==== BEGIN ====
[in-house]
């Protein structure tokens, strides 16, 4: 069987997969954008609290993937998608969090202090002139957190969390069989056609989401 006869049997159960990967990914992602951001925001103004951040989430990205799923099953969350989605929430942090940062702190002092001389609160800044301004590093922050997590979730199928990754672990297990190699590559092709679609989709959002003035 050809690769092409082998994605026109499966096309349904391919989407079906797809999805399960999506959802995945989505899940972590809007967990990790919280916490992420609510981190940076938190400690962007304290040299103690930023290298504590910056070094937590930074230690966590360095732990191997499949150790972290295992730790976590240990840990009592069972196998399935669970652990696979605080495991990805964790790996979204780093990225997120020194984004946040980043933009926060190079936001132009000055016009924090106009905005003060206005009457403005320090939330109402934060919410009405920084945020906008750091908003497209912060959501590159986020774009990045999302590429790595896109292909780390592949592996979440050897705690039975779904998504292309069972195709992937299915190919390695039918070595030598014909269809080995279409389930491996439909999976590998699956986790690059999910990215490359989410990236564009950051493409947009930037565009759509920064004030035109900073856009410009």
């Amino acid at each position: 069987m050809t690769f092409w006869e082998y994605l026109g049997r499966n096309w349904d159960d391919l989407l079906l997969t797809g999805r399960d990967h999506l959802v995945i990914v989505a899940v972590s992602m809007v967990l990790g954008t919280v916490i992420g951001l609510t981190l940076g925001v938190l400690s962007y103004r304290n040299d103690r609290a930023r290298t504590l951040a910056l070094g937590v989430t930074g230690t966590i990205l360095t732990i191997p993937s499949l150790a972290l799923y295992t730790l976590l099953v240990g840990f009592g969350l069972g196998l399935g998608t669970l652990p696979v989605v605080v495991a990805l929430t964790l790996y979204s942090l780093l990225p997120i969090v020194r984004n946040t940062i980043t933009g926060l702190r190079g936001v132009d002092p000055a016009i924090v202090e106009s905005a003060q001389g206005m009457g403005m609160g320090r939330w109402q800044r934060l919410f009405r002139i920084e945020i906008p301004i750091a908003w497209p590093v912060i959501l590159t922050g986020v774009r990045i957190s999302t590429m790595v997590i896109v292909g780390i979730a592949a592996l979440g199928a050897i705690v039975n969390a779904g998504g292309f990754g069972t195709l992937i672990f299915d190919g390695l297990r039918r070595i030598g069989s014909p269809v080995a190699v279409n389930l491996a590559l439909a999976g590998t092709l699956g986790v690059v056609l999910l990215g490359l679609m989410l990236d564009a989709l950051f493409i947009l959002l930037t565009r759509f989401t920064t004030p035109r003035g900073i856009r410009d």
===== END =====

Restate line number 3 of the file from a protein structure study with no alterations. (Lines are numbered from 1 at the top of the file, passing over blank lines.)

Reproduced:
């Amino acid at each position: 069987m050809t690769f092409w006869e082998y994605l026109g049997r499966n096309w349904d159960d391919l989407l079906l997969t797809g999805r399960d990967h999506l959802v995945i990914v989505a899940v972590s992602m809007v967990l990790g954008t919280v916490i992420g951001l609510t981190l940076g925001v938190l400690s962007y103004r304290n040299d103690r609290a930023r290298t504590l951040a910056l070094g937590v989430t930074g230690t966590i990205l360095t732990i191997p993937s499949l150790a972290l799923y295992t730790l976590l099953v240990g840990f009592g969350l069972g196998l399935g998608t669970l652990p696979v989605v605080v495991a990805l929430t964790l790996y979204s942090l780093l990225p997120i969090v020194r984004n946040t940062i980043t933009g926060l702190r190079g936001v132009d002092p000055a016009i924090v202090e106009s905005a003060q001389g206005m009457g403005m609160g320090r939330w109402q800044r934060l919410f009405r002139i920084e945020i906008p301004i750091a908003w497209p590093v912060i959501l590159t922050g986020v774009r990045i957190s999302t590429m790595v997590i896109v292909g780390i979730a592949a592996l979440g199928a050897i705690v039975n969390a779904g998504g292309f990754g069972t195709l992937i672990f299915d190919g390695l297990r039918r070595i030598g069989s014909p269809v080995a190699v279409n389930l491996a590559l439909a999976g590998t092709l699956g986790v690059v056609l999910l990215g490359l679609m989410l990236d564009a989709l950051f493409i947009l959002l930037t565009r759509f989401t920064t004030p035109r003035g900073i856009r410009d």